07 October / 17 December

Philippe Lardy - Life Forms

Philippe Lardy is a Swiss artist who has returned to his home country after a career as an illustrator in the United States and France. He will be exhibiting his works in Espace Muraille’s gallery from 7 October to 17 December 2016. Life Forms seeks to reconnect with the creativity of childhood – a world of play incorporating chance, accident and free interpretation. More than thirty works, mostly recent paintings, have been created using a variety of media, shapes and colours. Visitors will be transported to the heart of a universe of symbolism in perpetual evolution.


Vernissage le jeudi 6 octobre dès 18H00

Exposition du 7 octobre au  17 décembre

Du mardi au vendredi de 10H00 à 12H00 puis de 13H00 à 18H00
Le samedi de 13H00 à 18H00 ou sur rendez-vozs


> Pictures gallery

> Invitation


11 May / 17 September

Shirazeh Houshiari - Les grains tourbillonnent et les ondulations se déplacent

<< To see a World in a Grain of Sand
And a Heaven in a Wild Flower
Hold Infinity in the palm of your hand
And Eternity in an hour >>

(excerpt of Auguries of Innocence / William Blake)

<< Pour moi, observer la nature est la meilleure source d’inspiration et d’enseignement. Elle est à la fois évasive et précise, chaotique et ordonnée. Afin de révéler le monde dans un champs, une pulsion ou une vague, il semble qu’aucune masse ou que rien ne soit fixe. Mais, en définitive, c’est cette attraction et cette gravité qui relient tout. >>

Shirazeh Houshiary


Vernissage: November 16th from 6 pm

Exhibition: May 11th to September 17th 2016

Closed from May 27th to Monday June 6th and from July 11th and August 15th

From Tuesday to Friday 10:00 am till 12:00 and from 01:00 pm to 6:00

Saturday from 1:00 pm ill 6:00 pm or by appointment

 > Pictures gallery



08 April / 20 April

Arotin & Serghei - Light Impulse




intermedial paintings & installations


Arotin & Serghei créent un univers de couleurs en superposition, en mouvement, en fusion et en éclat. Dans leurs oeuvres, le duo combine des techniques de dessin, de composition et de montage, en utilisant des médias et matériaux innovants et en intégrant des éléments de sons, d’architecture ainsi que des concepts scientifiques et philosophiques.

En avant-première à Genève et en coopération avec museum in progress, l’exposition présente des tableaux et installations faisant partie du projet “In nite Screen”, oeuvre d’art total, work-in-progress, initiée au Konzerthaus Wien en 2013, puis développée au Festival Ars Electronica 2014 et à la Biennale di Venezia 2015. La démarche se poursuivra au Kunsthistorisches Museum à Vienne en septembre 2016.

Curator: Kaspar Mühlemann-Hartl, Museum in progress Wien

With support of Museum in prograss and Bildrecht

Vernissage: April 7th 6PM

Exhibition: April 8th to 20th 2016

From Tuesday to Friday 10:00 am till 12:00 and from 01:00 pm to 6:00

Saturday from 1:00 pm ill 6:00 pm or by appointment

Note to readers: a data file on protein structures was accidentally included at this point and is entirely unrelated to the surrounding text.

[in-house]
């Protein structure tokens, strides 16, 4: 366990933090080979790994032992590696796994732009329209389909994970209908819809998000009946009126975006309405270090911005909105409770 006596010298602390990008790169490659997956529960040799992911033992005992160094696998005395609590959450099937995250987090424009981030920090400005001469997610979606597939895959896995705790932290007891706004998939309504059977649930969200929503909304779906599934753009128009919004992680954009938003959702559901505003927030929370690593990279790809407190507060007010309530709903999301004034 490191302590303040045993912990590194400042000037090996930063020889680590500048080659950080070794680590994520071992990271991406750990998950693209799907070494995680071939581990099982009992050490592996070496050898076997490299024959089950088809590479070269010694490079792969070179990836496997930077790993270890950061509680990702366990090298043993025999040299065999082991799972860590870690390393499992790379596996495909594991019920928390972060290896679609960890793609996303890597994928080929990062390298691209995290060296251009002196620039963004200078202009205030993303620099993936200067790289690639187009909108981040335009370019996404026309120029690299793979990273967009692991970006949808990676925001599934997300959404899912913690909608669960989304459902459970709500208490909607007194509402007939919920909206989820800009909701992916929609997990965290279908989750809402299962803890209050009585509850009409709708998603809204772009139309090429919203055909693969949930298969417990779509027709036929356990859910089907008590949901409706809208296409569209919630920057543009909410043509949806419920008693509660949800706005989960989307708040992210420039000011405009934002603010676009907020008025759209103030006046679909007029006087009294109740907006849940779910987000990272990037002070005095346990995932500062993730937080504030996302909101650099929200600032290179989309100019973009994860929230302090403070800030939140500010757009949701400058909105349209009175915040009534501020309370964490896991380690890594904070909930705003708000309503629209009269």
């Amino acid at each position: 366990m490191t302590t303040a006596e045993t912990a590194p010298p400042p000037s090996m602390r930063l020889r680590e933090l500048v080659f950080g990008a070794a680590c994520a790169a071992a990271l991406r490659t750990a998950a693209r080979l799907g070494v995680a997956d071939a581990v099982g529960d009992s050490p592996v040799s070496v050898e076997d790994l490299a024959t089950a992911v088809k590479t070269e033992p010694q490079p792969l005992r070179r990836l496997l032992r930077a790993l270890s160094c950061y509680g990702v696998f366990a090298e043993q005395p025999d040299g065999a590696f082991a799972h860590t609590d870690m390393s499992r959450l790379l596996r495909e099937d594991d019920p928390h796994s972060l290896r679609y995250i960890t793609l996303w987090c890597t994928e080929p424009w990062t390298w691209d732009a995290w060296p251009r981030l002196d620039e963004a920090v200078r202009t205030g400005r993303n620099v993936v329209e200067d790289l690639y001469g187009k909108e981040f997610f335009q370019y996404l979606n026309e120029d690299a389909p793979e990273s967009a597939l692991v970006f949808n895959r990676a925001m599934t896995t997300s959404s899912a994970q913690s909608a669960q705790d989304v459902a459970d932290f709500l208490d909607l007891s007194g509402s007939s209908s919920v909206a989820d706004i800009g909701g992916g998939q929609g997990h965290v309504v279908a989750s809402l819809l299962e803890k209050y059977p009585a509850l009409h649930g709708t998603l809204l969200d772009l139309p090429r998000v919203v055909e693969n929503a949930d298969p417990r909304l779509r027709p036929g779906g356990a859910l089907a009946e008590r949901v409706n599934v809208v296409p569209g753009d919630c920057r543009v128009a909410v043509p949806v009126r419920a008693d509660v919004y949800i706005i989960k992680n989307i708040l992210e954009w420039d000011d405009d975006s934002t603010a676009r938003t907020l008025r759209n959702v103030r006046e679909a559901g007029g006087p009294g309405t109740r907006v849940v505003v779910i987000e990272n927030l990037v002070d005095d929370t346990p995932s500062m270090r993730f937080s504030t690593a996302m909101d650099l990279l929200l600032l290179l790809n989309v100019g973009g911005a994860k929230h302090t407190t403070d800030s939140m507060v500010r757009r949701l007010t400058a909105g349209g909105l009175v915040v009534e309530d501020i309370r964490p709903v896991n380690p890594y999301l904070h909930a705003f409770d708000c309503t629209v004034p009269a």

Artists talk April 14th and April 20th 6pm by appointment

27 January / 27 February

Sheila Hicks - Farandoulo

Sheila Hicks - Farandoulo



27.01-27.02 2017

Tue - Sat / 01-06 PM

In collaboration with Espace Muraille and Frank Elbaz gallery, Paris


> invitation card

> Sheila Hicks pictures gallery


17 November / 13 February

Tomás Saraceno - Aerocene

Solo show of artist Tomás Saraceno

Vernissage: November 16th from 6 pm

Exhibition: November 17th to December 23rd 2015 and January 4th to February 16th 2016

> From Tuesday to Friday 10:00 am till 12:00 and from 01:00 pm to 6:00

> Saturday from 1:00 pm ill 6:00 pm or by appointment

> invitation card

> Tomás Saraceno pictures gallery


04 September / 17 October

Merete Larsen

Merete Larsen - recent works

> From Tuesday to Friday 10:00 am till 12:00 and from 01:00 pm to 6:00

> Saturday from 1:00 pm ill 6:00 pm or by appointment

04 June / 17 October

Collection particulière / Saison 1 / MATERIAL AND FEELING






From 5th June till 4th July and from 4th August till 17th October 2015

Vernissage: Thursday 4th June from 6:00 pm

> From Tuesday to Friday 10:00 am till 12:00 and from 01:00 pm to 6:00

> Saturday from 1:00 pm ill 6:00 pm or by appointment

> Invitation

28 January / 02 May


The question of the place, the Topos, and notably the place of colour, is raised in painting, philosophy and poetry. The place of colour is defined both in its presence, the painting, and in its absence, U-topia, which braids the no place, the in-itself (l’en-soi – the world of things, objectivity) of colour and its imagined place.  Blue is the colour of utopia, a purely abstract colour. The blue of the sky is a dream; it passes, from dawn to dusk, from lightness to darkness. For Monique Frydman, quite apart from blue, painting in itself is a utopia. A space for dreams, freedom that defeats contingencies. But what utopia are you talking about? What type is it that motivates the painter?

Monique Frydman has thus thought out and specially designed the U-topia of colour exhibition for Espace Muraille. The series of paintings and installations that she presents there incites us to meditate on this.

Curated by Laurence Dreyfus

With kind support of the Alice Pauli gallery

> Biography

> Invitation

> Article in collection magazine (en)

03 October / 29 November

Pierre Skira - Yohei Nishimura

Article published in the newspaper Le Temps


Pierre Skira

Born in 1938, he lives and works in Paris.

A pastellist, he will present his most recent works.

Pierre Skira exhibits at De Bayser in Paris and Arturo Ramon in Barcelona, after Jan Krugier in Geneva and Caroline Freymond in Paris. He has taken part in numerous exhibitions with, in particular, Jean le Gac, Titus Carmel and François Barbâtre. He has published works in collaboration with Jean-François Lyotard, Gérard Macé and Pascal Quignard. His collaboration with the latter was the subject of an exhibition at the Soissons Museum.

His works are in public and private collections in France and around the world.


> Invitation